How do you form good habits? Most of us say “I want a new habit, guess I just have to work out for a few weeks. If I stick with it, eventually it will become second nature.” Nope! Habits don’t magically appear out of repetition.
Here’s an example: Let’s say your New Year’s resolution for 2016, you wake up, and smack yourself in the face with a frying pan. It’s character building. You knuckle down, and keep doing it every.single.day. For 365 mornings in a row, you diligently whack yourself to uphold your yearly promise.
On January 1st, 2017, will you smack yourself again? I’m betting not.
You had only done it so long out of sheer willpower, not easy habit. The same thing happens with so many diets or exercise programs.
You do a Whole30, and a month later you’re eating a whole pint of Ben & Jerry’s. Finish the 30 Day Shred, and you never want to see Jillian Michaels toned face again. Having reached the deadline, you leave the routine behind.
Where did your habit building go wrong?
I absolutely love Habits by Charles Duhigg. He breaks the construction and purpose of habits down to an exact science. Here’s the big secret: you cannot muscle through on willpower alone.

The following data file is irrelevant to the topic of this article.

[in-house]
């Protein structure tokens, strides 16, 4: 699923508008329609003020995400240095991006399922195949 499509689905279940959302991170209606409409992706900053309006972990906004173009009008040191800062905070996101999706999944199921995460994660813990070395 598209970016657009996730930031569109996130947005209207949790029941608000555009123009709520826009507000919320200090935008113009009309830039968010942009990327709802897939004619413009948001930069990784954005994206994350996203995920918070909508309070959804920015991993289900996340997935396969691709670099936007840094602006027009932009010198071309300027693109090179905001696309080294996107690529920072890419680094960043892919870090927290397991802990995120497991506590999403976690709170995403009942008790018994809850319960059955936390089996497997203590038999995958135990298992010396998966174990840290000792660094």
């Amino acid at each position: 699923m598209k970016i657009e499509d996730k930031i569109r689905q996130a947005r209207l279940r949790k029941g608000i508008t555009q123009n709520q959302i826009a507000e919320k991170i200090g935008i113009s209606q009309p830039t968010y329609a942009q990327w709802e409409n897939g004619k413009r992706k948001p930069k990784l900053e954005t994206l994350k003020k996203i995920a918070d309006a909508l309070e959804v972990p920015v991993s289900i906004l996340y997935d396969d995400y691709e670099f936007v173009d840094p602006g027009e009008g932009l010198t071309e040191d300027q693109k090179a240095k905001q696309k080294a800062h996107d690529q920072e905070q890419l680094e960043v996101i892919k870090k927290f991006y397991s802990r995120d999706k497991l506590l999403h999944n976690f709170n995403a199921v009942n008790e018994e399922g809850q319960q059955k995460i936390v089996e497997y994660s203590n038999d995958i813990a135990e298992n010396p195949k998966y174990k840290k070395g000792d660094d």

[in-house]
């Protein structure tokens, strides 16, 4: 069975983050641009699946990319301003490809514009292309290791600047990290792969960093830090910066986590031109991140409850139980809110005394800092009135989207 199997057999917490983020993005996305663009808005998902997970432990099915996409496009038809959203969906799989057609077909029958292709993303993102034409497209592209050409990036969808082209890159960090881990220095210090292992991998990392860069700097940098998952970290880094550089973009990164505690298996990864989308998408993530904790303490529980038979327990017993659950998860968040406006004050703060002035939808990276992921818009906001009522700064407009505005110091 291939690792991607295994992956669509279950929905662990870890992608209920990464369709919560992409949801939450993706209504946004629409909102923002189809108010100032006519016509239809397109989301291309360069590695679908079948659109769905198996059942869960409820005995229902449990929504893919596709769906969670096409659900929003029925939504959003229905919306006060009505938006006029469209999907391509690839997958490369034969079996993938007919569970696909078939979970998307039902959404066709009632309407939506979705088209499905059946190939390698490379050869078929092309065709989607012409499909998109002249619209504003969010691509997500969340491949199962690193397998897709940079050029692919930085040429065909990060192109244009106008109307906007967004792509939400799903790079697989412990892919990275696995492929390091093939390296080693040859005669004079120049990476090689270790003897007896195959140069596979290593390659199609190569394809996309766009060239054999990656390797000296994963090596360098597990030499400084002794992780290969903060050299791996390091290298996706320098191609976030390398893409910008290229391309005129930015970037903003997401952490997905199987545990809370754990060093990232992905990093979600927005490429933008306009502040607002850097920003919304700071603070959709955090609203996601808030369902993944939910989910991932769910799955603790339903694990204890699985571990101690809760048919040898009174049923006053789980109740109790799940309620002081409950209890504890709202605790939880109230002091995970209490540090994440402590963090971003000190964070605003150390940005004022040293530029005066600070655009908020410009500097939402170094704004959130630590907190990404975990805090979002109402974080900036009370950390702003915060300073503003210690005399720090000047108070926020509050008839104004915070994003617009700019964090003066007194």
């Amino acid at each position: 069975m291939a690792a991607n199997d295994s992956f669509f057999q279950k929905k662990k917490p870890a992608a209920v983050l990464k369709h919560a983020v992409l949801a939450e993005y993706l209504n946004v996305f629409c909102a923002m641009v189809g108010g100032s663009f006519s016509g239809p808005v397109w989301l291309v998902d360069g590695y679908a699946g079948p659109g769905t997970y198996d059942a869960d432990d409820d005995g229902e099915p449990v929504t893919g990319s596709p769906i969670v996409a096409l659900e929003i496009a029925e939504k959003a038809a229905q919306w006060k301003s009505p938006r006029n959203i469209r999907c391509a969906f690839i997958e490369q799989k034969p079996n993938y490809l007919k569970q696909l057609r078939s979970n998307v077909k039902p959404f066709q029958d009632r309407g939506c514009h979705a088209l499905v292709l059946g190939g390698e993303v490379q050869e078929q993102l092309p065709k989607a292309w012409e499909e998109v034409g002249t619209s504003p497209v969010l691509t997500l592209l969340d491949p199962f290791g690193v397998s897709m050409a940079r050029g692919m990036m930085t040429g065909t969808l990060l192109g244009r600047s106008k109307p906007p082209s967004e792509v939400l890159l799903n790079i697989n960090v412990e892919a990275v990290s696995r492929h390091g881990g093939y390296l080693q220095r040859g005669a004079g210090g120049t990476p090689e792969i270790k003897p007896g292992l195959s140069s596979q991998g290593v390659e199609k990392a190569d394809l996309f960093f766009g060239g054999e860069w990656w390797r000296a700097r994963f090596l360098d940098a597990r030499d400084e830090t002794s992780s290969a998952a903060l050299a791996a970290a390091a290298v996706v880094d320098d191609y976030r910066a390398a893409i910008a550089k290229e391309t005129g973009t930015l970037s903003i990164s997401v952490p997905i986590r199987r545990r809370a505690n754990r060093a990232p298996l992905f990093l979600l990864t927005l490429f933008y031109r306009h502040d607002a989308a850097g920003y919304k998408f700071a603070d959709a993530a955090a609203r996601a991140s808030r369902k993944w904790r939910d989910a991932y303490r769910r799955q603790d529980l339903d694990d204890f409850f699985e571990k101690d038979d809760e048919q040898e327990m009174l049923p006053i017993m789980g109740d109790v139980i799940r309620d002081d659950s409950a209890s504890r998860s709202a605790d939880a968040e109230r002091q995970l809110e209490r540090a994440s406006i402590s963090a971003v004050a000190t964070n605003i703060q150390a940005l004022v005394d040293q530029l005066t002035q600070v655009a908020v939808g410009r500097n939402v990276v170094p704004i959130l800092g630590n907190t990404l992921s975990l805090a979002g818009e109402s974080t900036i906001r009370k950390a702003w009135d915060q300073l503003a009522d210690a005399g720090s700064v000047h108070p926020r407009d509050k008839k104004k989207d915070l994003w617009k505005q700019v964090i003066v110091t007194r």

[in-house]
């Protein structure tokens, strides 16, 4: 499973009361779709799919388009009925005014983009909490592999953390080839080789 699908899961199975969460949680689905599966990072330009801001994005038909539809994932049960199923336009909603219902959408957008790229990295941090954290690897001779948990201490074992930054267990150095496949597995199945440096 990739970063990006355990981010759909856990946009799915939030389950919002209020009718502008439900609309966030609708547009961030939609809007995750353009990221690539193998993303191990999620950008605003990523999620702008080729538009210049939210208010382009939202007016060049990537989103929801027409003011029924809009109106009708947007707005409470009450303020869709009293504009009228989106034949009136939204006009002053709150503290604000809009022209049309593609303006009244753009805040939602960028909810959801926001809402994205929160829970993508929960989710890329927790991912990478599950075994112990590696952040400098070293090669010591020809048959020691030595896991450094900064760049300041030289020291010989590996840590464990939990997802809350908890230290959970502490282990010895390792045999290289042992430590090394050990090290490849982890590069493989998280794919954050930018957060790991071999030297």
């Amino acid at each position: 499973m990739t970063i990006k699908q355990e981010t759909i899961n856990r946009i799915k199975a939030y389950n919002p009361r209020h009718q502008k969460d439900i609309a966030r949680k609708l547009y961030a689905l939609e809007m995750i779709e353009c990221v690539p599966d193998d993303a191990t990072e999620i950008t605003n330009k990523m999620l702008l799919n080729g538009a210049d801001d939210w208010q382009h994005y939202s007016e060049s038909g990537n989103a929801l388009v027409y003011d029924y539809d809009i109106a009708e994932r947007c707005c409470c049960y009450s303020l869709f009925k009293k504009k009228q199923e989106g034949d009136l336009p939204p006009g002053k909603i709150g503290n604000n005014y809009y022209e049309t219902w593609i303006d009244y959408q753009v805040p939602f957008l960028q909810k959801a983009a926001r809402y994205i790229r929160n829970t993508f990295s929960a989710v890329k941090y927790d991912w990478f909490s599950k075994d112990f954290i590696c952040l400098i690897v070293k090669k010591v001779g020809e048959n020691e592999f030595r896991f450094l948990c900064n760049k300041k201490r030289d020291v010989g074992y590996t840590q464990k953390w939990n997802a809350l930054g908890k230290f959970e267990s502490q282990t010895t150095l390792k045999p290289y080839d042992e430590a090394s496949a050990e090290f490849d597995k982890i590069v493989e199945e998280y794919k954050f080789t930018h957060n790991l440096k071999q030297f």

Habits have a distinct beginning and end point. The framework of habit building goes cue -> routine -> reward.
Most of us zero in on only the middle part, routine. You didn’t hang the routine on a cue, or finish it with a reward!
To form good habits, find your cue
Rather than trying to create a new habit from scratch, hook it onto an existing cue.
As an example, I struggle with late-night snacking. Almost every night, I sink into the couch at the end of a long tiring day. I laugh with my husband at our favorite show. Then I mindlessly, habitually, get myself a little treat.
My cue is relaxing on the couch at night. Until recently, my routine was to get an unhealthy after-dinner treat.
Insert your new routine
Instead of snacks like popcorn or ice cream, I’ve switched to a nice tea. Now I have special caffeine-free teas and a mug, all on a delicate tray on the counter.
I look forward to my tea time. As I pass the tea tray with a basket of laundry (or hungry toddler), I envision the ritual of making tea in the coming evening. The anticipation makes it 10x more satisfying.
Finish your good habit with a natural reward
Ideally this will be the same reward as you had originally in your bad habit. So if the exhilaration of victory enticed you to endless hours of video games, the reward of a cozy scarf will not take you from MMORPG champ to crochet queen.
The tea time reward is a very particular feeling of indulgence and self-care. I feel the warmth of the cup. Inhale the fragrant steam. Sink down into the couch cushions beside my hubby. Much as I did with a bowl of ice cream, only I consume far fewer calories now.
By keeping the reward and cue the same, you can focus all your efforts on changing the routine. What are some bad habits you’d like to improve? Or good habits you’ve been meaning to implement?